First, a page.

Three Water Management Strategies to Address Future Climate Scenarios
On January 31st, an interdisciplinary panel of five MIT graduate students and postdocs presented new research that proposes opportunities for improved water management through applying landscape architecture, corporate risk management, and largescale infrastructure planning. Presenting to a packed house, an array of strategies were detailed by the panel: constructed wetlands specially designed for maximized stormwater filtration and ecosystem support; a database in development that uses water impact information from multinational companies to spur more accurate water risk assessments; and a decision tool for water planners to use when evaluating how, when, and at what scale to build water infrastructure in the face of climate uncertainty.
The presentations began with Tyler Swingle (M.Arch candidate), who was part of the J-WAFS-funded research team that developed guidelines for constructed wetlands that can be used in urban settings to reduce stormwater runoff and maximize biodiversity using precisely designed island geometries. Julian Koelbel (postdoc, Sloan School of Management) and Cristina Logg (MCP candidate, Department of Urban Studies and Planning) presented a strategy developed collaboratively with Cindy Noe (MBA/MPA, MIT Sloan and Harvard Kennedy School of Government): a global, comparable geodatabase of public water management indicators through surveys they are conducting with multinational companies. Their goal is to use this data assess the water quantity and quality, state of the infrastructure, and crisis response capacity of water authorities across the globe to spur more accurate water risk assessments and more effective strategies for risk management for corporations and municipalities. Last, J-WAFS graduate fellow and PhD candidate in the Institute for Data, Systems, and Society Sarah Fletcher presented her dissertation work that uses climate modeling to develop a decision tool for water planners to use when making water infrastructure development decisions. The decision tool provides options that classifies the multiple uncertainties and climate futures to assess possibilities for flexible infrastructure design that can mitigate risk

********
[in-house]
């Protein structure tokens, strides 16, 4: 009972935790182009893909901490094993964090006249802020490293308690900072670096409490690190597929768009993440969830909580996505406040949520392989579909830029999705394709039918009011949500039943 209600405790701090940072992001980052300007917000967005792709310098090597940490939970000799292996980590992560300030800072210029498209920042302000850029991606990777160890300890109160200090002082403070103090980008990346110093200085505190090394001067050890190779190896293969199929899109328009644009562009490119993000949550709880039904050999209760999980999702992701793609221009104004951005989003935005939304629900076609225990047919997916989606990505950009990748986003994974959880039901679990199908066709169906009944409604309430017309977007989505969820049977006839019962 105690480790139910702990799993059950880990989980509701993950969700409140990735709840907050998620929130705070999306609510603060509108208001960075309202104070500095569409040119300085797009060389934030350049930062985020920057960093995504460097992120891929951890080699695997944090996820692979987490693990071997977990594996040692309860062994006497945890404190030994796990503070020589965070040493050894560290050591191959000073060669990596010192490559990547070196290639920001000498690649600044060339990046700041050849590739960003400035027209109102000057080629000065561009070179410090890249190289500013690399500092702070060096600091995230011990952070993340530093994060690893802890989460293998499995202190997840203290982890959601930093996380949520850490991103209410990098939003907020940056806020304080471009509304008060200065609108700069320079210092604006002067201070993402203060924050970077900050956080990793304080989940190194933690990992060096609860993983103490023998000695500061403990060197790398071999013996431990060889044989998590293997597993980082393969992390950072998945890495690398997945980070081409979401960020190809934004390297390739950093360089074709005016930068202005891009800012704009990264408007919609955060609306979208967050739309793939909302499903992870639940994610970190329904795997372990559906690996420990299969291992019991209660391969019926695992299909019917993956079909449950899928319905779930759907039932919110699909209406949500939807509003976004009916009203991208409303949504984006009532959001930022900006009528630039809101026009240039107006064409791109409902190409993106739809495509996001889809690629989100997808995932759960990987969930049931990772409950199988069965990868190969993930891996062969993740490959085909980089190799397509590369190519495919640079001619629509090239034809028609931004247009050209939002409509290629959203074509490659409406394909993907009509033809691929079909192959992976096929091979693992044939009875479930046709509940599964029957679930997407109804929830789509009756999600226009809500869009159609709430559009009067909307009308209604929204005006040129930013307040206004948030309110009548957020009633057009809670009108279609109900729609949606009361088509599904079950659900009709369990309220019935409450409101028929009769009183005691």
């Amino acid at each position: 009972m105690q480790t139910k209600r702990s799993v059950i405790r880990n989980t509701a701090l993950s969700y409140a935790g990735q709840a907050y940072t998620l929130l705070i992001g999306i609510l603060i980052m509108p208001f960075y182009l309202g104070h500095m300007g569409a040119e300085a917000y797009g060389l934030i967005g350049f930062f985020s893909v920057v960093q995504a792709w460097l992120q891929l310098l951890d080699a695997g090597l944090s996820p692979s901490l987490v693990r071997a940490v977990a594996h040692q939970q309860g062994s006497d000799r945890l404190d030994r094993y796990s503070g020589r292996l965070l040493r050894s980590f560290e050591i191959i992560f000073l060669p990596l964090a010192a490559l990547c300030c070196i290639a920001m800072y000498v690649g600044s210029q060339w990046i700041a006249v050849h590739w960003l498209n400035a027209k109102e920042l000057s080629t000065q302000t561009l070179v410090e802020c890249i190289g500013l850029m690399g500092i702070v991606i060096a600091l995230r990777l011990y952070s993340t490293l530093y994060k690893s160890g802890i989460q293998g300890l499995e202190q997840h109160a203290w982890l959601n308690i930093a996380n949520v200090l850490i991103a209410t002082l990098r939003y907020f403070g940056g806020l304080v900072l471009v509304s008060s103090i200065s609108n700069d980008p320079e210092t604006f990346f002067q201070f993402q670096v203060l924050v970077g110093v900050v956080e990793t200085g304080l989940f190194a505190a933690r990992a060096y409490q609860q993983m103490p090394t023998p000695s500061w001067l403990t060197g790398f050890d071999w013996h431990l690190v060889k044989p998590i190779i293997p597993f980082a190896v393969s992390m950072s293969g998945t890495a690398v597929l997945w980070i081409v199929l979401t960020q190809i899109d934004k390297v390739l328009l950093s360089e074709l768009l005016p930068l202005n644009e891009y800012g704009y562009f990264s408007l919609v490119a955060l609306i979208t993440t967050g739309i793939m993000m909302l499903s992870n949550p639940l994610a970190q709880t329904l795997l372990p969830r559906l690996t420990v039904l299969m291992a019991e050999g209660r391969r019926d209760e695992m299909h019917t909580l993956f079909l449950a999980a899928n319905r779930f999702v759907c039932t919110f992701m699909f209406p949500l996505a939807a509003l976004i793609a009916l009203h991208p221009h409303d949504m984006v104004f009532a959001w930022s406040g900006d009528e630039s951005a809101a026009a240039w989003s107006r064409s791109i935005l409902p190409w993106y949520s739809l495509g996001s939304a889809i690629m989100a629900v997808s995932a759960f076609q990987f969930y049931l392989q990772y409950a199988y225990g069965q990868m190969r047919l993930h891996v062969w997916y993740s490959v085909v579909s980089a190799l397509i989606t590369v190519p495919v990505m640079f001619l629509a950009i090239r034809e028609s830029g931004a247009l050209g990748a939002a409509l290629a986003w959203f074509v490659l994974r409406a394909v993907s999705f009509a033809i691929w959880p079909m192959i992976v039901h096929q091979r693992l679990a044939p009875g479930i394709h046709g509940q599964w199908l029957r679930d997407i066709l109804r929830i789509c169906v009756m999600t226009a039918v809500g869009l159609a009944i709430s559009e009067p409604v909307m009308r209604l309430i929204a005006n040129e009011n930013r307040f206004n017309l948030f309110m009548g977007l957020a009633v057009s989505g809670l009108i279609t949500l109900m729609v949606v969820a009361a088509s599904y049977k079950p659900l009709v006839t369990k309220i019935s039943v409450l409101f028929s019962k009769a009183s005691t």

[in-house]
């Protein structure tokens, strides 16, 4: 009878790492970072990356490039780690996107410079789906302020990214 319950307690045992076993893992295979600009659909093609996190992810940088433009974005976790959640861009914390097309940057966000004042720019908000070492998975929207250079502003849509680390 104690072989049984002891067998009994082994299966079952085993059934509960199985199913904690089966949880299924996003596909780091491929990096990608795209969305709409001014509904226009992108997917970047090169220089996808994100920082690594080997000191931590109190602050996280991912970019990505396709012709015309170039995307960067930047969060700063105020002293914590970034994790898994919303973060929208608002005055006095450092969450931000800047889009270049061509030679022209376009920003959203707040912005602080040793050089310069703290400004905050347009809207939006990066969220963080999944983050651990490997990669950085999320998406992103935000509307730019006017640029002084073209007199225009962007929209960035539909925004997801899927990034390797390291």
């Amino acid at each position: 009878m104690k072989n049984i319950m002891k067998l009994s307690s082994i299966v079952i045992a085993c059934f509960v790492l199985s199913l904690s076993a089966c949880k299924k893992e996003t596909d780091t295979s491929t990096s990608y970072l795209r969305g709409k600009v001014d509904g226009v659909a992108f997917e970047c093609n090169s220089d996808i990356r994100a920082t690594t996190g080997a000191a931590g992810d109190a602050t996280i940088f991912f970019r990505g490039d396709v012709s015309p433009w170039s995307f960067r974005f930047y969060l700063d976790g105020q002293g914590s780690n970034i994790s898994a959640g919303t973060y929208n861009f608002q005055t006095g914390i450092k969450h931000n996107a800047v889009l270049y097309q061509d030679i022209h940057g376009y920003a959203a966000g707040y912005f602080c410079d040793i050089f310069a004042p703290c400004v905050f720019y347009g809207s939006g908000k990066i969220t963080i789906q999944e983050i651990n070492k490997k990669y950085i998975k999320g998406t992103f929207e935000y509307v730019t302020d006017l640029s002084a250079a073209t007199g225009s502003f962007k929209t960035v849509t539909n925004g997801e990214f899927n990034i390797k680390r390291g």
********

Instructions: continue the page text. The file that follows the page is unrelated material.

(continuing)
The panel was moderated by Janelle Heslop (SM/MBA candidate, CEE and Sloan School of Management); 40 people attended. More information about the panelists is below.
Sarah Fletcher, PhD candidate, Institute for Data, Systems, and Society, and 2017-2018 Rasikbhai L. Meswani Fellow for Water Solutions
Sarah Fletcher is a PhD candidate at MIT in the Institute for Data, Systems, and Society and a 2017-2018 Rasikbhai L. Meswani Fellow for Water Solutions at J-WAFS. Her research focuses on water supply planning under uncertainty. She previously worked as a researcher and consultant on issues at the intersection of water, energy, and environment. Sarah has an S.M. in Technology and Policy from MIT and a BA in Physics and Economics from the University of Pennsylvania.
Cristina Logg, MCP candidate in the Department of Urban Studies and Planning
Cristina Logg is a 2nd year Master in City Planning candidate in MIT’s Department of Urban Studies and Planning where she is pursuing both the Environmental Planning Certificate and Sustainability Certificate from DUSP and the Sloan Sustainability Initiative. She previously worked at the U.S. Department of State on highly visible and sensitive Freedom of Information Act cases. Cristina has a BA in International Affairs from George Washington University and an M.A. in Conflict Resolution from Georgetown University.
Julian Koelbel, Postdoc, Sloan School of Management
Julian Koelbel is a postdoctoral fellow at the Sloan School, affiliated with the sustainability initiative. He does research on the intersection of sustainability and risk, specifically focusing on water risks. Julian holds a PhD from ETH Zurich and and an MSc from the University of Oxford.
Tyler Swingle, M.Arch candidate in the Department of Architecture
Tyler Swingleis a Master’s of Architecture candidate at the MIT School of Architecture and Planning. His work concerns the ways architecture can be used as a frame through which people can engage non-human actor-networks, and is currently focused on the fracking industry’s influence on the landscape in the Midwestern United States.
Janelle Heslop, dual degree SM/MBA candidate in the Department of Civil and Environmental Engineering and the Sloan School of Management
Janelle Heslop is a Leaders for Global Operations Fellow at MIT, pursuing an SM in Civil and Environmental Engineering and an MBA. Before MIT, Janelle was a Senior Associate at Veolia, a leading global water services company, where she managed a large-scale transformation program for NYC’s water utility. Janelle has a BS in Earth and Environmental Engineering from Columbia University.
For more information contact Andi Sutton, J-WAFS Communications and Program Manager at arsutton [at] mit.edu.